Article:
Getting more eye health for the money
We need to optimise how funds for eye health are spent so we can make the most impact.
Understanding exactly how to get ‘more eye health for the money’ is critical, along with need, sustainability, affordability, and feasibility. Unfortunately, evidence on how to do this is very limited.
The Lancet Global Health Commission on Global Eye Health1 undertook a comprehensive eye health economic literature review of the cost-effectiveness of eye health treatments. This highlighted the scarcity of cost-effectiveness data, particularly for low- and middle-income countries (LMICs). It also showed that there is significant variation in the way cost-effectiveness studies are conducted.
The commission identified 182 reports of cost-effectiveness of interventions for 16 ophthalmic conditions. The most frequently studied interventions addressed age-related macular degeneration, glaucoma cataract and diabetic retinopathy, however the commission focussed on the most significant causes of vision loss globally – cataract and uncorrected refractive error.
Cost-effectiveness of cataract surgery
The Commission reviewed the cost-effectiveness of cataract surgery (Figure 1). The review was comprised of 11 studies that provided 58 national or regional estimates,
Health benefits that were reported as:
- Disability Adjusted Life Years (DALYs): measures the overall burden of disease by counting the overall number of years lived with a disability. One DALY is equal to one year of health life lost.
- Quality Adjusted Life Years (QALYs): quantifies the health effect of an intervention or prevention program.
Figure 1: Indicative cost-effectiveness ratios for cataract surgery
Cataract surgery tends to be more cost-effective in LMICs.
This might partly be because people in higher income settings receive surgery for more mild vision loss. It may also be due to the higher remuneration of eye care professionals in higher income countries.
The large majority of studies reported costs per QALY gained or DALY averted less than $1,000.
Further details on the cost-effectiveness of cataract surgery can be found in The Lancet Global Health Commission on Global Eye Health.
Cost effectiveness of screening/treating uncorrected refractive errors
The Commission identified 3 large studies that examined the cost-effectiveness of screening or treating uncorrected refractive errors in children in schools or in facilities. These studies included 16 national or regional estimates. Figure 2 shows the reported cost-effectiveness ratios for WHO sub-regions.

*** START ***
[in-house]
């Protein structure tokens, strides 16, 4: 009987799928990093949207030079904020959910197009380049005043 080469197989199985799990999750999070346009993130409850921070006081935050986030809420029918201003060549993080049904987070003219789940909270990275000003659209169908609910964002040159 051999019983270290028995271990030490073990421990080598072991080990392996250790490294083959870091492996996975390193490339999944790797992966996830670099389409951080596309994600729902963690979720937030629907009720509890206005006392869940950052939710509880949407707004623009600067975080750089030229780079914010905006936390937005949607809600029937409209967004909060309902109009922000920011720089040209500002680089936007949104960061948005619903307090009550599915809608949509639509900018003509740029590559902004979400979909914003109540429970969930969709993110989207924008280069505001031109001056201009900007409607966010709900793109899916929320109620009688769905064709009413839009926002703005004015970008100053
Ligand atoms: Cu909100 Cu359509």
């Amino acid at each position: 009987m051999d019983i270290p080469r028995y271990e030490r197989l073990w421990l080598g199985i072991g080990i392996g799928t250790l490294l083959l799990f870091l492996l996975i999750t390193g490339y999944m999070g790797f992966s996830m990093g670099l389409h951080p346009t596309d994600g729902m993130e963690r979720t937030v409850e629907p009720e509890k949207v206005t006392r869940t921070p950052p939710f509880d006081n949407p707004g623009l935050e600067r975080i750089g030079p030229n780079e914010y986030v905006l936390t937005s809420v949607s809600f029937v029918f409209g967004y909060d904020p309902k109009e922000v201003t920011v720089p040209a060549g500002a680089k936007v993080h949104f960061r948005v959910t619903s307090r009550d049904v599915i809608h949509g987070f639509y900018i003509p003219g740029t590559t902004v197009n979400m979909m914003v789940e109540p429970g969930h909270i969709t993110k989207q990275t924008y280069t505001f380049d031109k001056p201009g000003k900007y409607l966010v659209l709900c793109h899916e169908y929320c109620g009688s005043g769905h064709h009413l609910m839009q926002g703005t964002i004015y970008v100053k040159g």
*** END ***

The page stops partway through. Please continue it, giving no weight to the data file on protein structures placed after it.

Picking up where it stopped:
Figure 2: Indicative cost-effectiveness ratios for cataract surgery (by WHO subregion)
The most cost-effective strategy in all 14 regions involved screening children in the 11-15 year age group ($95), compared to other age groups. [Frick, 2009]
Screening and treating school children in India is more cost-effective in urban areas ($264) compared to rural areas ($1448).
There is a need for strengthened evidence
The wide variation in study methodologies results in research that is very difficult to compare. Particularly due to the differences in:
- Costs included
- How health benefits are measured
- Surgical procedure
- Assumed duration of the benefit of the eye health service.
Recommendations from the Commission:
There is a need for substantially more economic data to inform countries deciding which eye health services to offer within UHC.
There is also the need for more cost-effectiveness data to inform decisions relative to other health priorities.
Data are particularly limited from LMICs, a gap that must be urgently addressed to better inform policy and planning decisions.
More cost-effectiveness, budgetary impact and feasibility analyses are needed from a broader range of settings to better inform national decision-making.
Cost and cost-effectiveness analyses evaluating alternative service delivery approaches should be undertaken.
For example, moving to greater primary and community-based delivery platforms, integration with other services and task sharing. Extended cost-effectiveness analyses are needed that include health system objectives such as improved financial protection and equity to inform policy and planning decisions.